A TV journalist in Parliament confided in me this week that he was having real trouble in finding any worthwhile political stories to report. “Mr Sunak is being steady and careful; Mr Starmer is just being boring and saying nothing for fear of upsetting the apple cart. Net result is that PMQs is like a dull game of tiddlywinks on a wet Wednesday afternoon.”

Long may that ‘dullness’ last, say I. The Government’s job is to run the country - the often tedious minutiae; the dozens of Statutory Instruments passed without comment each week; the tedium of detailed analysis of legislation; the vast array of Ministerial decisions and actions, and their daily scrutiny by we backbenchers. What the people want is competence, not excitement; and the Sunak administration has set about providing just that.

Of course, there is plenty going on in the world - economic travails nationally and in our domestic budgets (which will in my view improve dramatically as energy prices fall, inflation follows, growth creeps back, unemployment stays low and consumer confidence returns with the spring weather); the appalling war in Ukraine; climate change and bizarre weather (including torrential rain and flooding here in Wiltshire); strikes and disputes. These and a thousand more concerns are filling up the PM’s in-tray. But he is dealing with them systematically, professionally, unspectacularly, under the radar in many cases. And that, in my view, is exactly how it should be.

My first week back in Parliament may sound pretty frenetic – with constituency concerns and correspondence; sundry environmental matters; planning an array of military and foreign affairs events over the year to come; and settling back into the Parliamentary routine. It’s Monday to Thursday in Westminster (16/18 hour days); Friday and Saturday in the constituency which feels more leisurely by comparison, but is no less important.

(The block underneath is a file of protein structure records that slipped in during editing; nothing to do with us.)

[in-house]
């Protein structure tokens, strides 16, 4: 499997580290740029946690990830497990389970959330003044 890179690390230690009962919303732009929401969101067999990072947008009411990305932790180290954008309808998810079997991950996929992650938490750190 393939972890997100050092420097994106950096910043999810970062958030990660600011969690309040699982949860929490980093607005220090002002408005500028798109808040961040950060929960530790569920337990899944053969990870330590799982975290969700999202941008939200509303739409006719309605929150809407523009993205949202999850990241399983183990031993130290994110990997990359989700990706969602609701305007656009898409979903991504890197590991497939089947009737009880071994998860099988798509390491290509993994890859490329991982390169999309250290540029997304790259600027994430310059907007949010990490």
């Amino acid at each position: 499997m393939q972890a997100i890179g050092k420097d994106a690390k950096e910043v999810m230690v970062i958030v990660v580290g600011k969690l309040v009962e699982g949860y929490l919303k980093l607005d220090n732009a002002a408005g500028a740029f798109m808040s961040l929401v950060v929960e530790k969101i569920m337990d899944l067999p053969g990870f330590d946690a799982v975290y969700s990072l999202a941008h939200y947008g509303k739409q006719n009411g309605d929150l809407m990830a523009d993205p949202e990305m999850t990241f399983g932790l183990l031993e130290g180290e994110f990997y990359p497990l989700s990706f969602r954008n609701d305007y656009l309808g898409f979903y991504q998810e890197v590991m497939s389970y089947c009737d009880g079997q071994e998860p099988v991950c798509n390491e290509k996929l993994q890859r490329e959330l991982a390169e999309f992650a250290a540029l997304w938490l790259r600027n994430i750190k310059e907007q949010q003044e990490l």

Brexit, leadership, glamour, PartyGate, Elections, Covid – let’s continue to put all of these excitements behind us, get back to how my father used to describe this time of the year: “Old Clothes and Porridge”, and rejoice in the mundane, the routine, down to earth workaday politics and government.

So I took some pleasure in telling my journalist friend that Tiddleywink is in fact a very pleasant eight house hamlet near Yatton Keynell in my constituency. It owes its name to some kind of rhyming slang for a ‘drink’, hence a wayside tavern especially for the old drovers. I tried to reassure him that it rains in Tiddleywink no more nor less than anywhere else; and that while it may not be the most exciting of places on a Wednesday afternoon, it’s got a great deal to recommend it by comparison with the hothouse of PMQs.

Give me a wet Wednesday in Tiddleywink every time.